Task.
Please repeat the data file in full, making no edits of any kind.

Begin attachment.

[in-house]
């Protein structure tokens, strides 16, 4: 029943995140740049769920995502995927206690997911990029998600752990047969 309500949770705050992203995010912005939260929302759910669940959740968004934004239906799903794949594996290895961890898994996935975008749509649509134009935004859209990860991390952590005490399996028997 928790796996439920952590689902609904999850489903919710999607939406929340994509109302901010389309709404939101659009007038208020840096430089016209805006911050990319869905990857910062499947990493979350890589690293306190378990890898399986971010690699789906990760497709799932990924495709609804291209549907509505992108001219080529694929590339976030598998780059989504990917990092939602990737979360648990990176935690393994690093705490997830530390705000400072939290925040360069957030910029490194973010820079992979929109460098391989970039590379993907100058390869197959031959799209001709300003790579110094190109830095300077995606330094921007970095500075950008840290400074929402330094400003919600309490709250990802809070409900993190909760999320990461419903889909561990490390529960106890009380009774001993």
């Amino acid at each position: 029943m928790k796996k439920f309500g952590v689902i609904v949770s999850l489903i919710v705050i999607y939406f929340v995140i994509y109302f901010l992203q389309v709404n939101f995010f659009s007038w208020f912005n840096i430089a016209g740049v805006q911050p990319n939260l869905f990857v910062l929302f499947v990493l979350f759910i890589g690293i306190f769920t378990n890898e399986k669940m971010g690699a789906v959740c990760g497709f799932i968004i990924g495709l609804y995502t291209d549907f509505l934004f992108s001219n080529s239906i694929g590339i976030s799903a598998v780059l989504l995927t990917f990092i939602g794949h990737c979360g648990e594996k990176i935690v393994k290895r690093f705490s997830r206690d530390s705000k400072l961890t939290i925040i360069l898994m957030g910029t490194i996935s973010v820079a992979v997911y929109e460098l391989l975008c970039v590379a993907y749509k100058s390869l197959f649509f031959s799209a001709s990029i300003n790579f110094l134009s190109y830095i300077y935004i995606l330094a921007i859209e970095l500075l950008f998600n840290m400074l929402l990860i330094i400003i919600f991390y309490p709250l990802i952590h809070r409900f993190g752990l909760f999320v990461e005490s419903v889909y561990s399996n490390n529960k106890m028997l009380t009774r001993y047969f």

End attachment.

[in-house]
């Protein structure tokens, strides 16, 4: 029943995140740049769920995502995927206690997911990029998600752990047969 309500949770705050992203995010912005939260929302759910669940959740968004934004239906799903794949594996290895961890898994996935975008749509649509134009935004859209990860991390952590005490399996028997 928790796996439920952590689902609904999850489903919710999607939406929340994509109302901010389309709404939101659009007038208020840096430089016209805006911050990319869905990857910062499947990493979350890589690293306190378990890898399986971010690699789906990760497709799932990924495709609804291209549907509505992108001219080529694929590339976030598998780059989504990917990092939602990737979360648990990176935690393994690093705490997830530390705000400072939290925040360069957030910029490194973010820079992979929109460098391989970039590379993907100058390869197959031959799209001709300003790579110094190109830095300077995606330094921007970095500075950008840290400074929402330094400003919600309490709250990802809070409900993190909760999320990461419903889909561990490390529960106890009380009774001993």
């Amino acid at each position: 029943m928790k796996k439920f309500g952590v689902i609904v949770s999850l489903i919710v705050i999607y939406f929340v995140i994509y109302f901010l992203q389309v709404n939101f995010f659009s007038w208020f912005n840096i430089a016209g740049v805006q911050p990319n939260l869905f990857v910062l929302f499947v990493l979350f759910i890589g690293i306190f769920t378990n890898e399986k669940m971010g690699a789906v959740c990760g497709f799932i968004i990924g495709l609804y995502t291209d549907f509505l934004f992108s001219n080529s239906i694929g590339i976030s799903a598998v780059l989504l995927t990917f990092i939602g794949h990737c979360g648990e594996k990176i935690v393994k290895r690093f705490s997830r206690d530390s705000k400072l961890t939290i925040i360069l898994m957030g910029t490194i996935s973010v820079a992979v997911y929109e460098l391989l975008c970039v590379a993907y749509k100058s390869l197959f649509f031959s799209a001709s990029i300003n790579f110094l134009s190109y830095i300077y935004i995606l330094a921007i859209e970095l500075l950008f998600n840290m400074l929402l990860i330094i400003i919600f991390y309490p709250l990802i952590h809070r409900f993190g752990l909760f999320v990461e005490s419903v889909y561990s399996n490390n529960k106890m028997l009380t009774r001993y047969f």